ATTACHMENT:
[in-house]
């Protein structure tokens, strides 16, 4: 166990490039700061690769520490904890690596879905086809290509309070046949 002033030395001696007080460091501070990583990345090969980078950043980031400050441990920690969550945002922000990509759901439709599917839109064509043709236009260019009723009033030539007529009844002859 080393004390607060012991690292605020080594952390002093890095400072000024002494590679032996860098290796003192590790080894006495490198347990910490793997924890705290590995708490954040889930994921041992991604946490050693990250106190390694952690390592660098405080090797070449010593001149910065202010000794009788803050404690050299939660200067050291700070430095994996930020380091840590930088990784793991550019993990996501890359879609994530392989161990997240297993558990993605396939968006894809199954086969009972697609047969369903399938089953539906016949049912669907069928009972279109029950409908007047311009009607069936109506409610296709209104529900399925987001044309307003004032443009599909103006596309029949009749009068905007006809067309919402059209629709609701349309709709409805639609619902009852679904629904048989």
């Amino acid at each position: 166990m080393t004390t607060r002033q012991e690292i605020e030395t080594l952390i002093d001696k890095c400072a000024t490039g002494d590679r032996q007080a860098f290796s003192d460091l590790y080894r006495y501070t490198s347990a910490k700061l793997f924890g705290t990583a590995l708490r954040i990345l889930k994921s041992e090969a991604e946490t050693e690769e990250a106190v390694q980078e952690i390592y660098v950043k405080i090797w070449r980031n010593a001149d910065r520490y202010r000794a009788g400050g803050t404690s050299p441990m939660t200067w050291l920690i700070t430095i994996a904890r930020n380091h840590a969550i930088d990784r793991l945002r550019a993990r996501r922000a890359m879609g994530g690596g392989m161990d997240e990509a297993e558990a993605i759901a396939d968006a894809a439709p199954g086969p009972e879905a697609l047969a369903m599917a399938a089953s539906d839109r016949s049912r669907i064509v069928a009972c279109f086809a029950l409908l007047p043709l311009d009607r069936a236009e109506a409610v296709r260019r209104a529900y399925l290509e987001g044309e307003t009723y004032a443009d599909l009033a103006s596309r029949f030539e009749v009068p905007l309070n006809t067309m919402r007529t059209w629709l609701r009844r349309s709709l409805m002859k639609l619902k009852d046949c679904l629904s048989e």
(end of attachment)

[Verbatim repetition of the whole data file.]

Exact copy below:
[in-house]
């Protein structure tokens, strides 16, 4: 166990490039700061690769520490904890690596879905086809290509309070046949 002033030395001696007080460091501070990583990345090969980078950043980031400050441990920690969550945002922000990509759901439709599917839109064509043709236009260019009723009033030539007529009844002859 080393004390607060012991690292605020080594952390002093890095400072000024002494590679032996860098290796003192590790080894006495490198347990910490793997924890705290590995708490954040889930994921041992991604946490050693990250106190390694952690390592660098405080090797070449010593001149910065202010000794009788803050404690050299939660200067050291700070430095994996930020380091840590930088990784793991550019993990996501890359879609994530392989161990997240297993558990993605396939968006894809199954086969009972697609047969369903399938089953539906016949049912669907069928009972279109029950409908007047311009009607069936109506409610296709209104529900399925987001044309307003004032443009599909103006596309029949009749009068905007006809067309919402059209629709609701349309709709409805639609619902009852679904629904048989």
């Amino acid at each position: 166990m080393t004390t607060r002033q012991e690292i605020e030395t080594l952390i002093d001696k890095c400072a000024t490039g002494d590679r032996q007080a860098f290796s003192d460091l590790y080894r006495y501070t490198s347990a910490k700061l793997f924890g705290t990583a590995l708490r954040i990345l889930k994921s041992e090969a991604e946490t050693e690769e990250a106190v390694q980078e952690i390592y660098v950043k405080i090797w070449r980031n010593a001149d910065r520490y202010r000794a009788g400050g803050t404690s050299p441990m939660t200067w050291l920690i700070t430095i994996a904890r930020n380091h840590a969550i930088d990784r793991l945002r550019a993990r996501r922000a890359m879609g994530g690596g392989m161990d997240e990509a297993e558990a993605i759901a396939d968006a894809a439709p199954g086969p009972e879905a697609l047969a369903m599917a399938a089953s539906d839109r016949s049912r669907i064509v069928a009972c279109f086809a029950l409908l007047p043709l311009d009607r069936a236009e109506a409610v296709r260019r209104a529900y399925l290509e987001g044309e307003t009723y004032a443009d599909l009033a103006s596309r029949f030539e009749v009068p905007l309070n006809t067309m919402r007529t059209w629709l609701r009844r349309s709709l409805m002859k639609l619902k009852d046949c679904l629904s048989e």